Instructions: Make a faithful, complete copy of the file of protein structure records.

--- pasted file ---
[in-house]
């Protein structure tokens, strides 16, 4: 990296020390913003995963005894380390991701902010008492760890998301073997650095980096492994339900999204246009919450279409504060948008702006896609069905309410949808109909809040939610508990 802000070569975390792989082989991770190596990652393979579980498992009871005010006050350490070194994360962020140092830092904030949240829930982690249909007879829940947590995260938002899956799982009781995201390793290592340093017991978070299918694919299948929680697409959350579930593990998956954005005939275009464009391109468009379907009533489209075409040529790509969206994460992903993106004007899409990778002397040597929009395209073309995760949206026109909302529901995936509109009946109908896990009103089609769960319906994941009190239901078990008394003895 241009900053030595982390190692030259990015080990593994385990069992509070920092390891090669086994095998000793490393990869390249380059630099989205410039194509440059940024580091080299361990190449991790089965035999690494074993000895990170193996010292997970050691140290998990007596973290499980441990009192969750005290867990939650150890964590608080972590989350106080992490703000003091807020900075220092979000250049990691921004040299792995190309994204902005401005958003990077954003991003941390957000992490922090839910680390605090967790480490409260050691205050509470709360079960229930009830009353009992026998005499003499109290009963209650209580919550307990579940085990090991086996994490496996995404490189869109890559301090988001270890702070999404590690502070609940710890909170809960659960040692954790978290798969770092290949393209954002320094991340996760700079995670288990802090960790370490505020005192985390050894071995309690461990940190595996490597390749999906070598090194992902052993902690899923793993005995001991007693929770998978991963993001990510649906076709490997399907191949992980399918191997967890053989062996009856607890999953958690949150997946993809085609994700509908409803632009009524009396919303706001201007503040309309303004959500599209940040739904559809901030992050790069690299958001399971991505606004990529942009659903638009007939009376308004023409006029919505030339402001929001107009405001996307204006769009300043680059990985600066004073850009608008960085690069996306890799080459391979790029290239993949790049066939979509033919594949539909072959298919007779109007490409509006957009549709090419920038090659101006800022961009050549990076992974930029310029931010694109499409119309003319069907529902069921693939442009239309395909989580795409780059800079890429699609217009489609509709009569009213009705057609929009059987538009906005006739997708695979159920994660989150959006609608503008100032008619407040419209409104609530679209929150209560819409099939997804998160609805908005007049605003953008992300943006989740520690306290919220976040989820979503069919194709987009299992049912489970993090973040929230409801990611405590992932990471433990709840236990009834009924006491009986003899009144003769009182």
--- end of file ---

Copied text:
[in-house]
């Protein structure tokens, strides 16, 4: 990296020390913003995963005894380390991701902010008492760890998301073997650095980096492994339900999204246009919450279409504060948008702006896609069905309410949808109909809040939610508990 802000070569975390792989082989991770190596990652393979579980498992009871005010006050350490070194994360962020140092830092904030949240829930982690249909007879829940947590995260938002899956799982009781995201390793290592340093017991978070299918694919299948929680697409959350579930593990998956954005005939275009464009391109468009379907009533489209075409040529790509969206994460992903993106004007899409990778002397040597929009395209073309995760949206026109909302529901995936509109009946109908896990009103089609769960319906994941009190239901078990008394003895 241009900053030595982390190692030259990015080990593994385990069992509070920092390891090669086994095998000793490393990869390249380059630099989205410039194509440059940024580091080299361990190449991790089965035999690494074993000895990170193996010292997970050691140290998990007596973290499980441990009192969750005290867990939650150890964590608080972590989350106080992490703000003091807020900075220092979000250049990691921004040299792995190309994204902005401005958003990077954003991003941390957000992490922090839910680390605090967790480490409260050691205050509470709360079960229930009830009353009992026998005499003499109290009963209650209580919550307990579940085990090991086996994490496996995404490189869109890559301090988001270890702070999404590690502070609940710890909170809960659960040692954790978290798969770092290949393209954002320094991340996760700079995670288990802090960790370490505020005192985390050894071995309690461990940190595996490597390749999906070598090194992902052993902690899923793993005995001991007693929770998978991963993001990510649906076709490997399907191949992980399918191997967890053989062996009856607890999953958690949150997946993809085609994700509908409803632009009524009396919303706001201007503040309309303004959500599209940040739904559809901030992050790069690299958001399971991505606004990529942009659903638009007939009376308004023409006029919505030339402001929001107009405001996307204006769009300043680059990985600066004073850009608008960085690069996306890799080459391979790029290239993949790049066939979509033919594949539909072959298919007779109007490409509006957009549709090419920038090659101006800022961009050549990076992974930029310029931010694109499409119309003319069907529902069921693939442009239309395909989580795409780059800079890429699609217009489609509709009569009213009705057609929009059987538009906005006739997708695979159920994660989150959006609608503008100032008619407040419209409104609530679209929150209560819409099939997804998160609805908005007049605003953008992300943006989740520690306290919220976040989820979503069919194709987009299992049912489970993090973040929230409801990611405590992932990471433990709840236990009834009924006491009986003899009144003769009182």